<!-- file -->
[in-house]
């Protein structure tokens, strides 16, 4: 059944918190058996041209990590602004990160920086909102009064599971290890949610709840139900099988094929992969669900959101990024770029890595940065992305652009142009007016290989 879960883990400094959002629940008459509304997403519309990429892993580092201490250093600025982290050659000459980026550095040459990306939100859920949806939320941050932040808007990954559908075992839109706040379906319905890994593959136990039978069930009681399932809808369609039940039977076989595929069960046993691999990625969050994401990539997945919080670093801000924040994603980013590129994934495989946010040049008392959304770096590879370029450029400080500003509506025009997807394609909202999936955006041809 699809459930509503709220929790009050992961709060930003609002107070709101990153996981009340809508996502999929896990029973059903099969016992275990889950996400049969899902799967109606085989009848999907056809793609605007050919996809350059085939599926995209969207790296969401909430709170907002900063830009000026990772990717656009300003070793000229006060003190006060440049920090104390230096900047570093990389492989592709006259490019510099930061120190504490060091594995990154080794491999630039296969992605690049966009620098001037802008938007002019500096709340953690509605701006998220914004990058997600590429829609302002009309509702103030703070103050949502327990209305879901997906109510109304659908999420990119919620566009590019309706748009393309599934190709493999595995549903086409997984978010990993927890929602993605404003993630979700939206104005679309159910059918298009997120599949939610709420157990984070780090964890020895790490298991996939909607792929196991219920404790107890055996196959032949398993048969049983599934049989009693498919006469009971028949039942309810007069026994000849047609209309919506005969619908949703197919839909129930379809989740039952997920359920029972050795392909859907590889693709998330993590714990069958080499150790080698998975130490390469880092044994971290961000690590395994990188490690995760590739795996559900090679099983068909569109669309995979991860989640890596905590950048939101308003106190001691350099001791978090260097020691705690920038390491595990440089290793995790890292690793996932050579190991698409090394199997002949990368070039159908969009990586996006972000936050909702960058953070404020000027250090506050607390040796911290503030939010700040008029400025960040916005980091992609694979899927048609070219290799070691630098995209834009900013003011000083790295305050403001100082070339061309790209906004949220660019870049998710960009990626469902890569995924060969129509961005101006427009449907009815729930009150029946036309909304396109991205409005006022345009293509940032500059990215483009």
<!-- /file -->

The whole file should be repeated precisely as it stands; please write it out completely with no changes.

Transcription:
[in-house]
């Protein structure tokens, strides 16, 4: 059944918190058996041209990590602004990160920086909102009064599971290890949610709840139900099988094929992969669900959101990024770029890595940065992305652009142009007016290989 879960883990400094959002629940008459509304997403519309990429892993580092201490250093600025982290050659000459980026550095040459990306939100859920949806939320941050932040808007990954559908075992839109706040379906319905890994593959136990039978069930009681399932809808369609039940039977076989595929069960046993691999990625969050994401990539997945919080670093801000924040994603980013590129994934495989946010040049008392959304770096590879370029450029400080500003509506025009997807394609909202999936955006041809 699809459930509503709220929790009050992961709060930003609002107070709101990153996981009340809508996502999929896990029973059903099969016992275990889950996400049969899902799967109606085989009848999907056809793609605007050919996809350059085939599926995209969207790296969401909430709170907002900063830009000026990772990717656009300003070793000229006060003190006060440049920090104390230096900047570093990389492989592709006259490019510099930061120190504490060091594995990154080794491999630039296969992605690049966009620098001037802008938007002019500096709340953690509605701006998220914004990058997600590429829609302002009309509702103030703070103050949502327990209305879901997906109510109304659908999420990119919620566009590019309706748009393309599934190709493999595995549903086409997984978010990993927890929602993605404003993630979700939206104005679309159910059918298009997120599949939610709420157990984070780090964890020895790490298991996939909607792929196991219920404790107890055996196959032949398993048969049983599934049989009693498919006469009971028949039942309810007069026994000849047609209309919506005969619908949703197919839909129930379809989740039952997920359920029972050795392909859907590889693709998330993590714990069958080499150790080698998975130490390469880092044994971290961000690590395994990188490690995760590739795996559900090679099983068909569109669309995979991860989640890596905590950048939101308003106190001691350099001791978090260097020691705690920038390491595990440089290793995790890292690793996932050579190991698409090394199997002949990368070039159908969009990586996006972000936050909702960058953070404020000027250090506050607390040796911290503030939010700040008029400025960040916005980091992609694979899927048609070219290799070691630098995209834009900013003011000083790295305050403001100082070339061309790209906004949220660019870049998710960009990626469902890569995924060969129509961005101006427009449907009815729930009150029946036309909304396109991205409005006022345009293509940032500059990215483009």